Shahin Ashraf

Written by

June 9, 2021


On 5th June, we marked World Environment Day and united with millions of people across the globe to commit to tackling climate change.

I believe that Just Transition may offer the answer to combating the climate crisis, while protecting the communities we serve.

The question we all need to ask ourselves is, where and how do we hope to live in 30 years’ time?

The climate emergency is worsening at an alarming rate, and we are working against the clock when it comes to finding the right solution.

Just Transition is a framework developed by the International Trade Union Confederation. It involves eradicating poverty and promoting social inclusion, while reducing emissions in line with global commitments to tackle climate breakdown.

There’s no doubt that building a zero-carbon economy will see major social and economic changes.

Just Transition seeks to ensure that workers are not left behind in the fight against climate change and that measures taken to reduce emissions do not harm the communities we serve.

The future is at stake for this generation and generations to come, and I believe that Just Transition offers an efficient and fair solution to the climate crisis.

Why Just Transition?

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Islamic Relief's climate and disaster resilience programme, Bangladesh.

Past climate campaigns and solutions have done little to tackle the issue from the root.

However, Just Transition offers a framework for a shift to an economy that is sustainable and fair for all its members.

We must ensure that our efforts to help combat carbon emissions put workers at the forefront and ensure that there is a just transition for communities, which will help to create a more equal society.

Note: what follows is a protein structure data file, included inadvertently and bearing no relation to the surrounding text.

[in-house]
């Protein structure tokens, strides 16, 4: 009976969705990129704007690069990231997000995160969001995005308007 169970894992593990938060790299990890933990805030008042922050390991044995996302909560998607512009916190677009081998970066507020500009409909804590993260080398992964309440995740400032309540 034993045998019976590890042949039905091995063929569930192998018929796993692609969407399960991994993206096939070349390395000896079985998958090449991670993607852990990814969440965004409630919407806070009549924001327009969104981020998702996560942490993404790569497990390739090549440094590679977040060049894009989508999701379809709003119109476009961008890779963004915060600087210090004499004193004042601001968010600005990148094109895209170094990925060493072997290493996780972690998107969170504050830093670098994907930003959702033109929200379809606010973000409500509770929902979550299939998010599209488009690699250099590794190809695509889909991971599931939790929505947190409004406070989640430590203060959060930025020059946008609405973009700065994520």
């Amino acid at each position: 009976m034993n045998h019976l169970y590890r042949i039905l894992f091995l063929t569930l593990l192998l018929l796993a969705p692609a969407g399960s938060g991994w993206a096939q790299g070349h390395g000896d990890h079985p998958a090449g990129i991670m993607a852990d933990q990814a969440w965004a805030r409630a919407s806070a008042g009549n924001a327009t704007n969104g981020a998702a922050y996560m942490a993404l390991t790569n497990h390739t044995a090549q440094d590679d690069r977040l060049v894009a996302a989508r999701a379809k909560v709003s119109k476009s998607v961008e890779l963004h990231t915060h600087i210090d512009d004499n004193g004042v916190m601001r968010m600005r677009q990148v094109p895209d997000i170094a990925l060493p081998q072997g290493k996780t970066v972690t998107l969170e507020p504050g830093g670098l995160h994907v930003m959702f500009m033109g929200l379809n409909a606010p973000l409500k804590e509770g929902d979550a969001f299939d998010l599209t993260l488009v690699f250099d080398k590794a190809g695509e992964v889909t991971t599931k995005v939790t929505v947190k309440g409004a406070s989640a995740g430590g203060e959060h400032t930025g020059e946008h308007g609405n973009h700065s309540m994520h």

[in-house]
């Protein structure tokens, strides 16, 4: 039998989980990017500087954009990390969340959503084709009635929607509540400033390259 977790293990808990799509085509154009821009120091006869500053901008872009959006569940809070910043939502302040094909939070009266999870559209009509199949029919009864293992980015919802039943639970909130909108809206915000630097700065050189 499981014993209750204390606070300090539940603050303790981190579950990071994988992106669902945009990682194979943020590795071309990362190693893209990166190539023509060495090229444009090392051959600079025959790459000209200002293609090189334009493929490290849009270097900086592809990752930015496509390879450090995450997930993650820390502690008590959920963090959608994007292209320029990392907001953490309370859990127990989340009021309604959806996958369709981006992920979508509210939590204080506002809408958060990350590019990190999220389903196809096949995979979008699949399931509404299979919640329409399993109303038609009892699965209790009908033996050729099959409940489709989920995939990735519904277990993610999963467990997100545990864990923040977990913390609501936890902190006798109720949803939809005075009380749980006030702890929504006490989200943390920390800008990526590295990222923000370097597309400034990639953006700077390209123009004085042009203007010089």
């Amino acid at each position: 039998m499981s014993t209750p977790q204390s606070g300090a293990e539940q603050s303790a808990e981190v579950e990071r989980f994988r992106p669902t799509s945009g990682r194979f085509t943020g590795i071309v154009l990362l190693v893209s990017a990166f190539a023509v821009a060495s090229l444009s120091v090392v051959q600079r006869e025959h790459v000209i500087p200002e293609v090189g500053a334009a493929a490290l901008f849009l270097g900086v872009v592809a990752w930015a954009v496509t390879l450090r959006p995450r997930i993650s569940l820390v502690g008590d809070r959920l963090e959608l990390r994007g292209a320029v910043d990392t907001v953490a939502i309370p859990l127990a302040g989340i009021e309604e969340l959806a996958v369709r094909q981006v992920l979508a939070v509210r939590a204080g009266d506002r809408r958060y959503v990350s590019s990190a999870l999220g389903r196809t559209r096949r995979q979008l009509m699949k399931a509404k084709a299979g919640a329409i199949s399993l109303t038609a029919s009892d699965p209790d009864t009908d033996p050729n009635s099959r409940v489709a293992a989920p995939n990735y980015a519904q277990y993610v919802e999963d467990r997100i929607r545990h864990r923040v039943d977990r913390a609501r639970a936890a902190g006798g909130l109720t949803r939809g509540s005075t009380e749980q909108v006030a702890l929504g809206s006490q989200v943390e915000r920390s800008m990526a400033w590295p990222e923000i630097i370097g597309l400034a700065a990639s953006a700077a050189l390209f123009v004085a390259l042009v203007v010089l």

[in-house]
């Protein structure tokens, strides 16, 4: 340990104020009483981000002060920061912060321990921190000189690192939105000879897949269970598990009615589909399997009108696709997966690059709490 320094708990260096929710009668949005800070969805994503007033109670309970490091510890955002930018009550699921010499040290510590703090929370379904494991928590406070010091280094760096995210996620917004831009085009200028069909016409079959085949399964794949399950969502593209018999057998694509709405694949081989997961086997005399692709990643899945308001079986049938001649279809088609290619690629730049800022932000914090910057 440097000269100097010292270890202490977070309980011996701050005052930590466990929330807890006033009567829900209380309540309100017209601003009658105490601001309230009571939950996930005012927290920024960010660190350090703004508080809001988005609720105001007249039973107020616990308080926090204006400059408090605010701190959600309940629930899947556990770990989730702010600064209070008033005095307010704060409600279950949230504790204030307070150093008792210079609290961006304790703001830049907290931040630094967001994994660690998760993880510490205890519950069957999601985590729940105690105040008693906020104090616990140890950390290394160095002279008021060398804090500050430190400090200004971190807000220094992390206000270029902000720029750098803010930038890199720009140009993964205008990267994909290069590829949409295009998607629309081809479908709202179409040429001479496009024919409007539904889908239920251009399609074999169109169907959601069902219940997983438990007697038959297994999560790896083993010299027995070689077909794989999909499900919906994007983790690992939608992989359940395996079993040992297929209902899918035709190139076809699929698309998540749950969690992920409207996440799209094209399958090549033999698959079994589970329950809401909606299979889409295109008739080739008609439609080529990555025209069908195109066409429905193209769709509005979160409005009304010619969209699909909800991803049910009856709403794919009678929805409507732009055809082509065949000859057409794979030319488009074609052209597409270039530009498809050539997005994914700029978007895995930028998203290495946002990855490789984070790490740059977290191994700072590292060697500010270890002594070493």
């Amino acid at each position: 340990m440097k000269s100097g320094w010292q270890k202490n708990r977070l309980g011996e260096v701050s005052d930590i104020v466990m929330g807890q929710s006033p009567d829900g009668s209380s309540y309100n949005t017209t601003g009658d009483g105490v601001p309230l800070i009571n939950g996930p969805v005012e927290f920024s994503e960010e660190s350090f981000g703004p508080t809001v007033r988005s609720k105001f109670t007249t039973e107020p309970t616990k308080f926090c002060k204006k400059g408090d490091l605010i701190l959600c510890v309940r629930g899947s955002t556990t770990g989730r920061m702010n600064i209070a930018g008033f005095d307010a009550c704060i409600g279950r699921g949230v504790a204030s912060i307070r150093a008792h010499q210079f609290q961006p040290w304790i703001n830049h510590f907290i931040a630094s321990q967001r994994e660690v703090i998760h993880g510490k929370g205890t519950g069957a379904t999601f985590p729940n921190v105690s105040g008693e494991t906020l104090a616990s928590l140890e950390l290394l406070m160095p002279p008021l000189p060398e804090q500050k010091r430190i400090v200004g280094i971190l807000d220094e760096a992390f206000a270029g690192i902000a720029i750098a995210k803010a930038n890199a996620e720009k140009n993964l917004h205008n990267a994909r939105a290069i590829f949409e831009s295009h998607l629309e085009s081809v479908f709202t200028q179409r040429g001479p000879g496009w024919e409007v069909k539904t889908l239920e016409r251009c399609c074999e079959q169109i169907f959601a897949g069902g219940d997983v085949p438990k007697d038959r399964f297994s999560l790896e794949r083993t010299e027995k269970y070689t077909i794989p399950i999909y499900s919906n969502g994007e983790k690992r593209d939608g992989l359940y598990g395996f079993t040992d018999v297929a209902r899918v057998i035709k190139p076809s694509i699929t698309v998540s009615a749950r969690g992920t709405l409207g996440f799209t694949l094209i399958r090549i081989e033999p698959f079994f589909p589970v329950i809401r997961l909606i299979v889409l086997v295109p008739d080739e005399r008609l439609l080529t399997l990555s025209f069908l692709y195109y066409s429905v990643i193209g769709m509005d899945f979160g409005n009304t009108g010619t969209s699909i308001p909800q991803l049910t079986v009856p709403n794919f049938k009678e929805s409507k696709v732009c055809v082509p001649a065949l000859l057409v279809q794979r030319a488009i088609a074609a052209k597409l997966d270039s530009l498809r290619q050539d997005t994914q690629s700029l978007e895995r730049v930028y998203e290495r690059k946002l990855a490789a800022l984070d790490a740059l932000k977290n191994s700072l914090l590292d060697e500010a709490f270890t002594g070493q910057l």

We must show respect to the people and communities whose hard work has underpinned much of the economic benefits which we see.

Just Transition aims to reduce carbon emissions while building on the heritage, identity, and vibrancy of existing places.  

Governments, such as that in the UK, have a poor track record of managing deep industrial change in a just way. As a result, we have ended up with a profound lack of trust in government promises that “this time will be different”.

Given the urgency of the climate emergency, only a shared national mission will do if we are to embed the Just Transition framework into our policies in a meaningful way.

For this to happen, it is important to build a joined-up environmental and labour movement.

This is where faith communities can come together in solidarity and work to help focus on the rights, needs, and voices of workers in policy design around measures to combat the climate crisis.

So how do we do this?

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We need to put the communities most affected by climate change at the forefront of decision-making.

Trust, the currency of transition, is in short supply.

Rebuilding it has three essential elements:

 

1. Committing to government leadership and a Green New Deal

A national plan, such as a Green New Deal, is needed to deliver Just Transition and set a clear mandate for industrial planning, delivering social justice and rapid decarbonisation.

Government institutions should be given a clear mission to deliver Just Transition via a Green New Deal, which involves a massive programme of investments in clean-energy jobs and infrastructure.

A new Just Transition fund should also be established by redirecting current economic support for fossil fuels.

 

2. Making sure workers are empowered to play an active role

Trade union legislation must be revised so that union members are able to take legitimate industrial action if they feel that their workplace is at risk of being left behind as the country decarbonises.

Workers should also be supported to reskill and take part in industry-wide transition planning.

 

3. Localising transition planning

National carbon budgets should be mapped against the needs of regions in a way that reflects the different carbon reduction trajectories of different parts of a country.

This would provide a focus for localised industrial strategies supported by the Just Transition Fund.

In the UK, this will require new regional authorities and local economic partnerships (LEPs) which will have a broader mandate and more democratic membership than existing ones.

 

These measures are just the start, and we need to go even further to ensure that workers are not marginalised in the fight against climate change.

By adopting the Just Transition framework, we will go beyond consulting communities when it comes to policy changes, and actually co-design policies with them.

By doing so, we will ensure that their voices are truly heard when it comes to combating carbon emissions and that their needs are protected.

 

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